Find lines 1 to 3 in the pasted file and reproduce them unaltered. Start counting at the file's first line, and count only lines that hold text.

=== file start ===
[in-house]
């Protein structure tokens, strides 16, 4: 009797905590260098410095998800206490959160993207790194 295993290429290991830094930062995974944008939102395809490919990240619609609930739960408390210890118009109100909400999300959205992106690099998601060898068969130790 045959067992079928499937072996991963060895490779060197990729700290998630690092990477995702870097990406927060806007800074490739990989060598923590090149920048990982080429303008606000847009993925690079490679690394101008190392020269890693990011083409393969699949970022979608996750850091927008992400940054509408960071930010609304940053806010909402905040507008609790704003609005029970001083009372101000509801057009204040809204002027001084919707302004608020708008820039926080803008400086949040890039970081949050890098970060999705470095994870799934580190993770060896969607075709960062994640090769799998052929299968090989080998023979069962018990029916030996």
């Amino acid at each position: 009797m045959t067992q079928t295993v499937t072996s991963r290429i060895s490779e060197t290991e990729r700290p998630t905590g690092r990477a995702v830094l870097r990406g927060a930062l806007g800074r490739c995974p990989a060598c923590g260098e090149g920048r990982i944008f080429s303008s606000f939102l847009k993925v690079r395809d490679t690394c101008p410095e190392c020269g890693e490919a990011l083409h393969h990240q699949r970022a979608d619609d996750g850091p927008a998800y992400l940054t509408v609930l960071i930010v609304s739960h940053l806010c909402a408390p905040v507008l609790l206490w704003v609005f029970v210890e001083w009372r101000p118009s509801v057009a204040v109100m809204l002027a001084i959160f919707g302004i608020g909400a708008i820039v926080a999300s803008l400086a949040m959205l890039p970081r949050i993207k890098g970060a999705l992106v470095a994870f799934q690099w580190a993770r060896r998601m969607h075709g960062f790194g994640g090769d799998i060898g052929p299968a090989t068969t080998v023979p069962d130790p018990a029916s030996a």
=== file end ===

[in-house]
């Protein structure tokens, strides 16, 4: 009797905590260098410095998800206490959160993207790194 295993290429290991830094930062995974944008939102395809490919990240619609609930739960408390210890118009109100909400999300959205992106690099998601060898068969130790 045959067992079928499937072996991963060895490779060197990729700290998630690092990477995702870097990406927060806007800074490739990989060598923590090149920048990982080429303008606000847009993925690079490679690394101008190392020269890693990011083409393969699949970022979608996750850091927008992400940054509408960071930010609304940053806010909402905040507008609790704003609005029970001083009372101000509801057009204040809204002027001084919707302004608020708008820039926080803008400086949040890039970081949050890098970060999705470095994870799934580190993770060896969607075709960062994640090769799998052929299968090989080998023979069962018990029916030996």
């Amino acid at each position: 009797m045959t067992q079928t295993v499937t072996s991963r290429i060895s490779e060197t290991e990729r700290p998630t905590g690092r990477a995702v830094l870097r990406g927060a930062l806007g800074r490739c995974p990989a060598c923590g260098e090149g920048r990982i944008f080429s303008s606000f939102l847009k993925v690079r395809d490679t690394c101008p410095e190392c020269g890693e490919a990011l083409h393969h990240q699949r970022a979608d619609d996750g850091p927008a998800y992400l940054t509408v609930l960071i930010v609304s739960h940053l806010c909402a408390p905040v507008l609790l206490w704003v609005f029970v210890e001083w009372r101000p118009s509801v057009a204040v109100m809204l002027a001084i959160f919707g302004i608020g909400a708008i820039v926080a999300s803008l400086a949040m959205l890039p970081r949050i993207k890098g970060a999705l992106v470095a994870f799934q690099w580190a993770r060896r998601m969607h075709g960062f790194g994640g090769d799998i060898g052929p299968a090989t068969t080998v023979p069962d130790p018990a029916s030996a």